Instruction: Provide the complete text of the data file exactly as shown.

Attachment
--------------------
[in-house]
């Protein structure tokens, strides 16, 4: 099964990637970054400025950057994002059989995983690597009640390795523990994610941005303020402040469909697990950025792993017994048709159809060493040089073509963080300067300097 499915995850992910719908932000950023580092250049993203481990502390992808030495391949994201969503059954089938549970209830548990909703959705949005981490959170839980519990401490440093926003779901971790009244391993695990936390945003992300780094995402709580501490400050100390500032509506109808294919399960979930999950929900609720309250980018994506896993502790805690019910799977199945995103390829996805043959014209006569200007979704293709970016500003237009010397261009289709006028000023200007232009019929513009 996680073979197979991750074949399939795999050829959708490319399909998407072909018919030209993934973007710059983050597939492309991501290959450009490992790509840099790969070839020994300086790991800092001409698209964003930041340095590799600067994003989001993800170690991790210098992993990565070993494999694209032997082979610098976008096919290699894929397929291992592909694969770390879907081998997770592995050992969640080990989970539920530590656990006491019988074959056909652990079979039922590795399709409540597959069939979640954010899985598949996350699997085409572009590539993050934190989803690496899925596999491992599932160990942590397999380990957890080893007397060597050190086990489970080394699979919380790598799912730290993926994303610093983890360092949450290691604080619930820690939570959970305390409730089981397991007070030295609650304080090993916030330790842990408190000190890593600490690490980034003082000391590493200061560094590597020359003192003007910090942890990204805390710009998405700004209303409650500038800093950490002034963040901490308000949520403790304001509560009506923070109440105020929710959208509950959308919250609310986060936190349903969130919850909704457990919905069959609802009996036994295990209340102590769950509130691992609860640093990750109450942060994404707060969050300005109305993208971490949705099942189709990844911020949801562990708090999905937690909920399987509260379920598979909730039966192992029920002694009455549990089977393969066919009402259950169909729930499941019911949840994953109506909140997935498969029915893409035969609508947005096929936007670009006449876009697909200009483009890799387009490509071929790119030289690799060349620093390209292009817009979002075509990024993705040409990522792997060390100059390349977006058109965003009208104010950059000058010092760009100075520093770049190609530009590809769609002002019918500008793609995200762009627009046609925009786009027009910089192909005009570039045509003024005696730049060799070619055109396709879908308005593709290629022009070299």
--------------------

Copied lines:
[in-house]
């Protein structure tokens, strides 16, 4: 099964990637970054400025950057994002059989995983690597009640390795523990994610941005303020402040469909697990950025792993017994048709159809060493040089073509963080300067300097 499915995850992910719908932000950023580092250049993203481990502390992808030495391949994201969503059954089938549970209830548990909703959705949005981490959170839980519990401490440093926003779901971790009244391993695990936390945003992300780094995402709580501490400050100390500032509506109808294919399960979930999950929900609720309250980018994506896993502790805690019910799977199945995103390829996805043959014209006569200007979704293709970016500003237009010397261009289709006028000023200007232009019929513009 996680073979197979991750074949399939795999050829959708490319399909998407072909018919030209993934973007710059983050597939492309991501290959450009490992790509840099790969070839020994300086790991800092001409698209964003930041340095590799600067994003989001993800170690991790210098992993990565070993494999694209032997082979610098976008096919290699894929397929291992592909694969770390879907081998997770592995050992969640080990989970539920530590656990006491019988074959056909652990079979039922590795399709409540597959069939979640954010899985598949996350699997085409572009590539993050934190989803690496899925596999491992599932160990942590397999380990957890080893007397060597050190086990489970080394699979919380790598799912730290993926994303610093983890360092949450290691604080619930820690939570959970305390409730089981397991007070030295609650304080090993916030330790842990408190000190890593600490690490980034003082000391590493200061560094590597020359003192003007910090942890990204805390710009998405700004209303409650500038800093950490002034963040901490308000949520403790304001509560009506923070109440105020929710959208509950959308919250609310986060936190349903969130919850909704457990919905069959609802009996036994295990209340102590769950509130691992609860640093990750109450942060994404707060969050300005109305993208971490949705099942189709990844911020949801562990708090999905937690909920399987509260379920598979909730039966192992029920002694009455549990089977393969066919009402259950169909729930499941019911949840994953109506909140997935498969029915893409035969609508947005096929936007670009006449876009697909200009483009890799387009490509071929790119030289690799060349620093390209292009817009979002075509990024993705040409990522792997060390100059390349977006058109965003009208104010950059000058010092760009100075520093770049190609530009590809769609002002019918500008793609995200762009627009046609925009786009027009910089192909005009570039045509003024005696730049060799070619055109396709879908308005593709290629022009070299």